Thursday 18 August 2016

In what way does God value Love? What kind of Love does he want from us? From William Arkle

It is essential to stop teaching morality in terms which can be mistaken for the philosophy of external and obvious valuation; of valuation which concedes that behaviour must be good if it is not ‘found-out’ to be bad. Rather must it be said that unless the inner aspect of one's attitude is healthy, the result of any behaviour will be psychological unrest and discontent.

One may succeed in the world and gain the adoration of many people, but if this is to fail to remain true to innermost nature it will mean failure in our own judgement of ourself and in the relating of our many parts to our whole nature. Since this is the root cause of unhappiness it is also where real success and failure lies and where one reaps and enjoys the real treasures of existence.

The essence of real religious and moral aspiration is not between ourselves and God but between ourselves and our Self. At the same time the monitoring activity of God and his many divine assistants is necessary, but not as a substitute for Self-confrontation, but rather to ensure that this condition comes about.

Aspirations towards God are therefore of the utmost value, not as a means of becoming a slave or servant of God, but in order that they can be directed towards the true goal which is the valuation of our True Self.

As we direct the love our children have for us in such a way that it enlarges their own nature and not in order to make them more devoted and servile, so our divine parents divert our love in such a way that it reflects back into our own essential nature again.

Love is therefore valued by God, not as something he wishes to possess, but as a positive expression of our highest attitude which he can receive in the spirit in which it is offered and then use for his creative work. This is the bringing of our individual nature to a condition of divine Self-consciousness.
Extracted from the close of the Chapter 'Education' in William Arkle's A Geography of Consciousness (1974)


This is a passage which is easy to misunderstand but which I have found to be important. Arkle is clarifying the kind of God wants for us by examining the kind of love we want (or ought to want) from our growing-up children.

In other words, God wants us to give our love from our deep and true self, by an act of agency - and not from the kind of servile devotion that is implicitly based more upon terror than adoration. Arkle is saying that we ought not to fear God (any more than an adult Man ought to fear his father) - but to trust in God's love.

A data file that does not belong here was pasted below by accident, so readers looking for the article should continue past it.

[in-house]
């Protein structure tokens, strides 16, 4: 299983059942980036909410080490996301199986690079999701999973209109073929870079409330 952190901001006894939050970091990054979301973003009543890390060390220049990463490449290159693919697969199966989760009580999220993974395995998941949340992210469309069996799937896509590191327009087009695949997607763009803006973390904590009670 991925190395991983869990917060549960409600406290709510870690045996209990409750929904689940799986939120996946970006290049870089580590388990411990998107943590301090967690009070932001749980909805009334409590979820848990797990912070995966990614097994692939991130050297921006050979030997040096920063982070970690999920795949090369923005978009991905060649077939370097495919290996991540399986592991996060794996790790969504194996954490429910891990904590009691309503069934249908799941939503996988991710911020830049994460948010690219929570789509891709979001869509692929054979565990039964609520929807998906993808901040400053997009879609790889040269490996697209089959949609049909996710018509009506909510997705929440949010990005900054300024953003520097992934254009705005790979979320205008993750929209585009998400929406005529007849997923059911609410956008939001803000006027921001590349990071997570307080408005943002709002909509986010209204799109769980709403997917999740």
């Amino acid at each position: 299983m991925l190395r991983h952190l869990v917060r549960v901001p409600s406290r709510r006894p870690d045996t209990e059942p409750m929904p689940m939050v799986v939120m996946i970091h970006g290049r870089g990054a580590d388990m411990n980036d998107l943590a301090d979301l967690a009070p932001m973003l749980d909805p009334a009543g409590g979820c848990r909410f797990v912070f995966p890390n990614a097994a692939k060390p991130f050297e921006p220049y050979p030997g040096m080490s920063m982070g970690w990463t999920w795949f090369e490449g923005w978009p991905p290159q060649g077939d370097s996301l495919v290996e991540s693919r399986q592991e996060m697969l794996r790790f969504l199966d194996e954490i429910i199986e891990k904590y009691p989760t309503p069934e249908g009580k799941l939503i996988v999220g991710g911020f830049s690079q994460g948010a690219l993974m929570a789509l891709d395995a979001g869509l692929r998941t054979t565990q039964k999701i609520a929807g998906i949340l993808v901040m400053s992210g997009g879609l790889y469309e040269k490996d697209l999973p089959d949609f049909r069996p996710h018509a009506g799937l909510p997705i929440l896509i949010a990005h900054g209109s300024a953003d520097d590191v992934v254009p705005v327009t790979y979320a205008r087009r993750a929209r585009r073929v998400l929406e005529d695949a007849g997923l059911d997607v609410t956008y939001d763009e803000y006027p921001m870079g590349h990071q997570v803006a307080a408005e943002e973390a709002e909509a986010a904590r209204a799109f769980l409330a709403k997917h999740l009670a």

Of course, a lot of our lives are spent growing-up - but it is important to know what is being aimed-at in full adulthood - not least so that we don't get into bad habits or have false structuring beliefs and expectations. 

Arkle here, as elsewhere, is suspicious of the traditional Christian emphasis on 'worship' as the defining quality of Man's relationship to God. While it is right and proper for a young boy to worship his father - this is not a suitable basis for a grown-up child's relationship with his father.

Arkle is suggesting that the same applies to religion - and he bases this on his intuitive understanding of the fundamental reason why God (who is in fact a dyad of Heavenly Parents) created Men (their sons and daughters) and everything else.

Arkle believes that the rationale for creation was ultimately in order that some (as many as possible) Men might 'evolve' and grow from our current partial and embryonic divinity to a full divinity on the same level as our Heavenly Parents. Therefore, our mother and father in heaven do not want us to get stuck in a stance that regards them as infinitely remote - but rather as finitely (albeit vastly) remote, and incrementally approachable over time. 

We probably tend to feel a superstitious anxiety about thinking or doing this; as if God was some kind of hyper-irritable and easily-offended tyrant; but Arkle is trying to reassure us that friendly affection and trusting confidence is exactly the attitude that God most wants us to have; as illustrated here:   

See also a fuller excerpt of the above at:

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